12 Thomas Addison first described the clinical presentation of primary adrenocortical insufficiency (Addison disease) in 1855 in his classic paper, On the Constitutional and Local Effects of Disease of the Supra-Renal Capsules. [1]Addison disease Addison's disease is a disorder that occurs when your body produces insufficient amounts of certain hormones produced by your adrenal glands. In Addison's disease, your adrenal glands produce too little cortisol and often insufficient levels of aldosterone as well. ADDISONS DISEASE Chronic Adrenal Insufficiency Hypocortisolism Hypoadrenalism

13 Addison's disease symptoms usually develop slowly, often over several months, and may include: Muscle weakness and fatigue Weight loss and decreased appetite Darkening of your skin (hyperpigmentation) Low blood pressure, even fainting Salt craving Low blood sugar (hypoglycemia) Nausea, diarrhea or vomiting Muscle or joint pains Irritability Depression ADDISONS DISEASE Chronic Adrenal Insufficiency Hypocortisolism Hypoadrenalism

14 Acute adrenal failure (addisonian crisis) Sometimes the signs and symptoms of Addison's disease may appear suddenly. In acute adrenal failure (addisonian crisis), the signs and symptoms may also include: Abnormal heart rhythms Pain in your lower back, abdomen or legs Severe vomiting and diarrhea, leading to dehydration Low blood pressure Loss of consciousness High potassium (hyperkalemia) Standard therapy involves intravenous injections of glucocorticoids and large volumes of intravenous saline solution with dextrose (glucose), a type of sugar. This treatment usually brings rapid improvement. ADDISONS DISEASE Chronic Adrenal Insufficiency Hypocortisolism Hypoadrenalism

15 Caution must be exercised when the person with Addison's disease becomes unwell with infection, has surgery or other trauma, or becomes pregnant. In such instances, their replacement glucocorticoids, whether in the form of hydrocortisone, prednisone, prednisolone, or other equivalent, often need to be increased. Inability to take oral medication may prompt hospital attendance to receive steroids intravenously.infectionsurgerytraumapregnant A person with adrenal insufficiency should always carry identification stating their condition in case of an emergency. The card should alert emergency personnel about the need to inject 100 mg of cortisol if its bearer is found severely injured or unable to answer questions. Immediate medical attention is needed when severe infections, vomiting, or diarrhea occur, as these conditions can precipitate an Addisonian crisis. ADDISONS DISEASE Chronic Adrenal Insufficiency Hypocortisolism Hypoadrenalism

16 Nothing to eat or drink. Monitor for shock: Skin cool and clammy or mottled, rapid shallow breathing, fatigue, altered mental state, dilated pupils. Gather patient medications, if any. If the patients condition changes, call me back. Symptoms of an Addison or adrenal crisis include: Severe vomiting and diarrhea Dehydration Low blood pressure Loss of consciousness If not treated, an Addison crisis can be fatal. PromptsShort Report If unconscious, go to UNCONSCIOUS/ BREATHING NORMALLY AIRWAY CONTROL. If unconscious, NOT breathing normally, go to CPR for appropriate age group. Age Sex Specific location Chief complaint Pertinent related symptoms Medical/Surgical history, if any Other agencies responding Any dangers to responding units ABDOMINAL PAIN Pre-Arrival Instructions

17 KEYQUESTIONSKEYQUESTIONS DISPATCHDISPATCH Decreased level of consciousness. Patient complaining of chest pain with any of the critical symptons: Short of breath,nausea, diaphoretic (sweating profusely), rapid heart rate, syncope (weak, dizzy or faint) or with cocaine/crack (drug) use. Patients under 35, without critical symptoms How does the patient act when he/she sits up? Does the pain change when the person breathes or moves? Has the patient ever had a heart problem, heart surgery, a device to help their heart work or a previous heart attack? Is the patient experiencing rapid heart rate with chest pain? Where in the chest is the pain located? Does the patient feel pain anywhere else? If so, where? How long has the pain been present? Is the patient sweating profusely? Is the patient nauseated or vomiting? Is the patient weak, dizzy, or faint? SIMULTANEOUS ALS/BLS BLS DISPATCH State of New Jersey EMD Guidecards Version 01/12 CHEST PAIN/HEART PROBLEMS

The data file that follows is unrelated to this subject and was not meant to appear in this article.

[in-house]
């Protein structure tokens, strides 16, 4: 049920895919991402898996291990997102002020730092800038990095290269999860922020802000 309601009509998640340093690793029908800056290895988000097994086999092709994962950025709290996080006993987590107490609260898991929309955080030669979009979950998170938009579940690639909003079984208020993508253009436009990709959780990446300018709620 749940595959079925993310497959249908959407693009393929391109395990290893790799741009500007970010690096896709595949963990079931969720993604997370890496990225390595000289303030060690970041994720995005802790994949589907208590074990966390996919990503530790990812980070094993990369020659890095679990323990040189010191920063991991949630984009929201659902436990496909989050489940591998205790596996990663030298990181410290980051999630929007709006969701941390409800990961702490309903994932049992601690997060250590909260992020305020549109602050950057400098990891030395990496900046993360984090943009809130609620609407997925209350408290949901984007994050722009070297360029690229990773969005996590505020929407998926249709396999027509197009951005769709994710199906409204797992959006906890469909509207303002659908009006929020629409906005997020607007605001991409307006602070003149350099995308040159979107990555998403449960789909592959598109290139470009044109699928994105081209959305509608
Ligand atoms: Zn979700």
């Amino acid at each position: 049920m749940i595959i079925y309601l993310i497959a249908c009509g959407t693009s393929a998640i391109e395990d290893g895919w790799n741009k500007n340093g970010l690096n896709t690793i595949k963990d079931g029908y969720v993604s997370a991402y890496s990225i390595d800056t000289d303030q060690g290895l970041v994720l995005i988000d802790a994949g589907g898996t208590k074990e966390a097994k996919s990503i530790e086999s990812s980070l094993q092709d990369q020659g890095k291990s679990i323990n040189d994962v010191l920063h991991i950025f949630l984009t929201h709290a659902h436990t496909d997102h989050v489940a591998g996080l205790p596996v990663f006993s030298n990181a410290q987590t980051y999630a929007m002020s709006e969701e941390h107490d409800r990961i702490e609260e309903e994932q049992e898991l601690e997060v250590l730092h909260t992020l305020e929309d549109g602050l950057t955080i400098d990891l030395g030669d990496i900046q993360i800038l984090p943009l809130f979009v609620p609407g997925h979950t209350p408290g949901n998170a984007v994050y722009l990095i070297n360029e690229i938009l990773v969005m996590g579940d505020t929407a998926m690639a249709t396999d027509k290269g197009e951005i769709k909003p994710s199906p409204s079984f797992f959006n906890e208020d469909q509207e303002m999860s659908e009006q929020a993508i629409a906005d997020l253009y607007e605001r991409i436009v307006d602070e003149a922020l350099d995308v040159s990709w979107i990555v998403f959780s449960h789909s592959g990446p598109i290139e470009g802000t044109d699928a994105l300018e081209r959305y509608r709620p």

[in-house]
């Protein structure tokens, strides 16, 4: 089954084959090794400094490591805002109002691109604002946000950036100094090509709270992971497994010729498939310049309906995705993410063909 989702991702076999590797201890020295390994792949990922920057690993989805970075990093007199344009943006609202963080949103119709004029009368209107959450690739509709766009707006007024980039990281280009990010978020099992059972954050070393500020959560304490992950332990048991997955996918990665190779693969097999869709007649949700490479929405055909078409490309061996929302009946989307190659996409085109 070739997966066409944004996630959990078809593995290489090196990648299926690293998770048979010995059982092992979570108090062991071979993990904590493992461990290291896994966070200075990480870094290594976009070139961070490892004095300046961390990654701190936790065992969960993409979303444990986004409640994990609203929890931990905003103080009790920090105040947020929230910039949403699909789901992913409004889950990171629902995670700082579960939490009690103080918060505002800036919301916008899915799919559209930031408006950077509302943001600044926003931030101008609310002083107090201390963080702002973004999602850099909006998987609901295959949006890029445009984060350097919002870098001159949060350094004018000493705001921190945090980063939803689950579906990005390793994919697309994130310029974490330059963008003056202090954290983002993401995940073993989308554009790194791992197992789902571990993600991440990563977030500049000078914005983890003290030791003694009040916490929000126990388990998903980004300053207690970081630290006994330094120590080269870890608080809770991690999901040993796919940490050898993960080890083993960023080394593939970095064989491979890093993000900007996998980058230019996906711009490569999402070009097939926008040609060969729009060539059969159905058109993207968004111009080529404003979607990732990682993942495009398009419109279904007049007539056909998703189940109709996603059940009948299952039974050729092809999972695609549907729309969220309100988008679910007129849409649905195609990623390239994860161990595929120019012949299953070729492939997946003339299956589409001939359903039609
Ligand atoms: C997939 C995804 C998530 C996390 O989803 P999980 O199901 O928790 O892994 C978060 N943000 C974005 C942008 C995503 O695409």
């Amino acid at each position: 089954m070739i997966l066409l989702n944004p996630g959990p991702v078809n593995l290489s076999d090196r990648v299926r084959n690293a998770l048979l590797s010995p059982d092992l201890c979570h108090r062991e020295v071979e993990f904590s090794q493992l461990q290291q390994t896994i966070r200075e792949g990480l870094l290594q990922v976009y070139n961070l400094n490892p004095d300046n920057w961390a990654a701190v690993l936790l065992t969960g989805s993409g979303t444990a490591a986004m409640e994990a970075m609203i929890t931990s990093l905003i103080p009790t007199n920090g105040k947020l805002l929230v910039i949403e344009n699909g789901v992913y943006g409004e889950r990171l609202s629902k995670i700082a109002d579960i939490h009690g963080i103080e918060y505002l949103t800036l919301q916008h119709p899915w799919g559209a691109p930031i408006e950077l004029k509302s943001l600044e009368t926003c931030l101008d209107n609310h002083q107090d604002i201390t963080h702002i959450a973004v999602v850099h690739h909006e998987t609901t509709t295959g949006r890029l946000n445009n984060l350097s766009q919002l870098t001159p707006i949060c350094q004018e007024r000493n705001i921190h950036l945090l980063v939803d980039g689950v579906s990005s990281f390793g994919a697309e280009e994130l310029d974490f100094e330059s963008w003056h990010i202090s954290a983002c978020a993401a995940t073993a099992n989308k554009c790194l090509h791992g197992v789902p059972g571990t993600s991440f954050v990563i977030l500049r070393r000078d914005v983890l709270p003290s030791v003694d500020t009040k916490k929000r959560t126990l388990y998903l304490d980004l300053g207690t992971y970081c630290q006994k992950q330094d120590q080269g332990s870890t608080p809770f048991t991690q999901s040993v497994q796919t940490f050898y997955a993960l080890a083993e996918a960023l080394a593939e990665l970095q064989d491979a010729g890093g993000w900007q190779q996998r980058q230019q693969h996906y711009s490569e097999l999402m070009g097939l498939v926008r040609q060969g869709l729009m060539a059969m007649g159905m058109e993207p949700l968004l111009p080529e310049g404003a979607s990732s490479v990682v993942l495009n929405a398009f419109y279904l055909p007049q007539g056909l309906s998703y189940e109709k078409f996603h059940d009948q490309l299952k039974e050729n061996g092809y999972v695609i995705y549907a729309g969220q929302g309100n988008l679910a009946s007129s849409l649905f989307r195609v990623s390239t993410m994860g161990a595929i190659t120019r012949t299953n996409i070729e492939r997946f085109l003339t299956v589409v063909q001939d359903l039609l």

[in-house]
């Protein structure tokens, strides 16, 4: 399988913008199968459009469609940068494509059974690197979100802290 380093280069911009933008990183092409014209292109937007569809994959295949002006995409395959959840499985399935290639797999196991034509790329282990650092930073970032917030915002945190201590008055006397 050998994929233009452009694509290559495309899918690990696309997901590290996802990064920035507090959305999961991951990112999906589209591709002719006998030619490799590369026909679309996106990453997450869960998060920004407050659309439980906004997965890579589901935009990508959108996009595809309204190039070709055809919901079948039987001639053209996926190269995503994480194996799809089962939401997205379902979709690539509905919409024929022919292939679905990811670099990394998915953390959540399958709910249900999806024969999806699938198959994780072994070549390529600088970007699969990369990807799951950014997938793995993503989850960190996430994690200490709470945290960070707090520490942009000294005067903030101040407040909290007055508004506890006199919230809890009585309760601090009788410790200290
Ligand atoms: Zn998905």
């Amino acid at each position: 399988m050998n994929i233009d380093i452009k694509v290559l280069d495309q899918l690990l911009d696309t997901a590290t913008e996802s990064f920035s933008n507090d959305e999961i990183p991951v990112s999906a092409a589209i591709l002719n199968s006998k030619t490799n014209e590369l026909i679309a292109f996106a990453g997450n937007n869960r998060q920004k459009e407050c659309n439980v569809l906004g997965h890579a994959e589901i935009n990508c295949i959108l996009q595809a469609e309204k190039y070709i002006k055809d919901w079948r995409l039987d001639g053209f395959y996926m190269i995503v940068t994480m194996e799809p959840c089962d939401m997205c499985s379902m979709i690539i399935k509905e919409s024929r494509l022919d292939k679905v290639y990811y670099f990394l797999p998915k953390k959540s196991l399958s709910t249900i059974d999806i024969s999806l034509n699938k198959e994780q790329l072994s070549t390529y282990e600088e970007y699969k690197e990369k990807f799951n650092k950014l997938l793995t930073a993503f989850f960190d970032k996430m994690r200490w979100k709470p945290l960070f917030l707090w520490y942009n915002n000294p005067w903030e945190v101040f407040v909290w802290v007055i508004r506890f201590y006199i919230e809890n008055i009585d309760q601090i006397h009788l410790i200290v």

18 Does the patient have nitroglycerin? If yes: Has the patient taken one? if not taken, Take as the physician has directed (patient should be seated). If the patient does not have nitroglycerin Can the patient take aspirin? If yes: Have they had any bleeding from mouth or rectum? If no bleeding, advise caller to assist patient to take 1 full size (325mg) adult aspirin or 4 low dose (81mg) tablets. Have the patient chew the pills before swallowing. Have the patient sit or lie down, whichever is more comfortable. Keep patient calm. Loosen any tight clothing. Gather patient medications, if any. If the patients condition changes, call me back. Prompts If unconscious, go to UNCONSCIOUS/BREATHING NORMALLY AIRWAY CONTROL. If unconscious, NOT breathing normally, go to CPR for appropriate age group. If the patient has a ventricular assist device, (may be called a VAD, heart pump, RVAD, LVAD, BVAD, or LVAS) do not perform chest compressions. If patient has a pacemaker or internal defibrillator CPR can be performed if needed. CHEST PAIN/HEART PROBLEMS Pre-Arrival Instructions

19 A Ventricular assist device, or VAD, is a mechanical circulatory device that is used to partially or completely replace the function of a failing heart. Some VADs are intended for short term use, typically for patients recovering from heart attacks or heart surgery, while others are intended for long term use (months to years and in some cases for life), typically for patients suffering from congestive heart failure.mechanical circulatory deviceheartheart attacks heart surgerycongestive heart failure VADs need to be clearly distinguished from artificial hearts, which are designed to completely take over cardiac function and generally require the removal of the patient's heart.artificial hearts